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‘Right To Rest’ Bill Fails To Advance In Oregon Legislature

Brian Bull

Oregon lawmakers have failed to advance a bill that would give unhoused people the right to remain in public places without being told to move along.


Advocates call it a “right to rest” law. The idea is that people who don’t have a permanent roof over their heads can pitch their tent in a public space such as a park or sidewalk without fear of being told to move or face arrest.


Heather Sielicki of Eugene’s White Bird Clinic said the bill is meant to help people in those situations avoid fines or criminal records that compound their problems.

“It’s a way to help keep people who are forced to live in public from being treated with the criminal justice system," she said. "It's not a bill that gives people the right to leave trash or agressively panhandle. It's just a law that will make it legal for people to move freely, rest, sleep, protect themselves from the elements, and eat and share food. Pretty much basic acts of survival."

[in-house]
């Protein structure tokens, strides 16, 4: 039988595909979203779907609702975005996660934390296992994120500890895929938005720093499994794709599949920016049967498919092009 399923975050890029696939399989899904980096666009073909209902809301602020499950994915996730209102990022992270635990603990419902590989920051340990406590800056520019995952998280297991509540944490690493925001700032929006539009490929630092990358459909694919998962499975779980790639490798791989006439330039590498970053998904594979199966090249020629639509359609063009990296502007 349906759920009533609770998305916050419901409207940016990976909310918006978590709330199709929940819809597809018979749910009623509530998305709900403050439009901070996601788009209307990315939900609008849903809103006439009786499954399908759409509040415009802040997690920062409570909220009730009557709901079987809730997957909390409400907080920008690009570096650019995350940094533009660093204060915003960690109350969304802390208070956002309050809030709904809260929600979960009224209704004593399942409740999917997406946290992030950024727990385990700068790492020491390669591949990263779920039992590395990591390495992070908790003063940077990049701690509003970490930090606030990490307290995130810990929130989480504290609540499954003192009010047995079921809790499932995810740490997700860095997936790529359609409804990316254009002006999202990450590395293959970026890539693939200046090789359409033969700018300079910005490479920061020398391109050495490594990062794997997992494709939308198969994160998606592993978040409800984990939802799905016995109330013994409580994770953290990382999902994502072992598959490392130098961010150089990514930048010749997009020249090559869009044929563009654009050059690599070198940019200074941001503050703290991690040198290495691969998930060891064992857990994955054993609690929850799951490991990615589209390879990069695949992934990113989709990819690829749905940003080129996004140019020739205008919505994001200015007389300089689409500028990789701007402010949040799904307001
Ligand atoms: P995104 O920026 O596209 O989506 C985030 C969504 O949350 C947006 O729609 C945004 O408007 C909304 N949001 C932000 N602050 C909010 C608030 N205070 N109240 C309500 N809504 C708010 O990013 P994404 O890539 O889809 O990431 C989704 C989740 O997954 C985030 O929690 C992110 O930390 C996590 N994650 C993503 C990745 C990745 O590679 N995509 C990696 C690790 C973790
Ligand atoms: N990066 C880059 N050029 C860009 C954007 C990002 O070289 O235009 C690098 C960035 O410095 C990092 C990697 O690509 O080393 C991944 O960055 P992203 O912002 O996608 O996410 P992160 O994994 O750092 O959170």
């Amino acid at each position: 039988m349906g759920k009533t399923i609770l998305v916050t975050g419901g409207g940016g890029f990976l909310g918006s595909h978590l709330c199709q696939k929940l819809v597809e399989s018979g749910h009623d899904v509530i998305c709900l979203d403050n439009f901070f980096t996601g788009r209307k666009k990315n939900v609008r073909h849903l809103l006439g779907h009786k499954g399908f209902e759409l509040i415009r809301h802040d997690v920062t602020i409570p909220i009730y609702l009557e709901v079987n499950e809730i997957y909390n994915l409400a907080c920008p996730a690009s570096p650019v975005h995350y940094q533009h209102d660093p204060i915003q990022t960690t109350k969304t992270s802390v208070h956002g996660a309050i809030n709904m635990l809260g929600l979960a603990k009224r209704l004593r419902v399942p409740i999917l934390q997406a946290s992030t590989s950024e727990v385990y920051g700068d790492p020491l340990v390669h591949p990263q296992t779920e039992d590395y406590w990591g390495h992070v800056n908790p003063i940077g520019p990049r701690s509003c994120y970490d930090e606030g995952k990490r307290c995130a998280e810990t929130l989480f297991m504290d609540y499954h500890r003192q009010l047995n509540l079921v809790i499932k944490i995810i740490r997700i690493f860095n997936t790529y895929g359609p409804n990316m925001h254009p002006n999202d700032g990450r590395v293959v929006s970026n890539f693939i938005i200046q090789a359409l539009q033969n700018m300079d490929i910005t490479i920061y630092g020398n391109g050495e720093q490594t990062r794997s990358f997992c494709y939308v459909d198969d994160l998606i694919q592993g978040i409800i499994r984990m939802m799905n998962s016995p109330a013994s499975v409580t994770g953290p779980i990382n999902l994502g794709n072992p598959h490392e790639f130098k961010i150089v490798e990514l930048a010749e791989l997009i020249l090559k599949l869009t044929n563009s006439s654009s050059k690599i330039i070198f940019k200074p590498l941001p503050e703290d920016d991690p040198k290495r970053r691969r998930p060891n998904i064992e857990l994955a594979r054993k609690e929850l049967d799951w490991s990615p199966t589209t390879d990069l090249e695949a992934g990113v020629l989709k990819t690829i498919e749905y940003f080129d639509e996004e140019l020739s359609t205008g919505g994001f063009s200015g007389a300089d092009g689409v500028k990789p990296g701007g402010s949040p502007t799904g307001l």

Siliecki said the pandemic has heightened the need for safe places for people to sleep. "With the housing shortage that we have now, there needs to be more places where people can legally put their car or RV, or pitch a tent," she said. "We just don't have enough places right now."

The “right to rest” bill died in an Oregon House committee. But a separate measure that aims to set a higher bar for local governments to regulate people experiencing homelessness was approved by the House and is awaiting action in the Senate.


Chris Lehman has been reporting on Oregon issues since 2006. He joined the KLCC news department in December 2018 and became News Director in March 2023. Chris was born and raised in Pennsylvania, and graduated from Temple University with a degree in journalism. His public broadcasting career includes stops in Louisiana and Illinois. Chris has filed for national programs including “Morning Edition” and “All Things Considered.”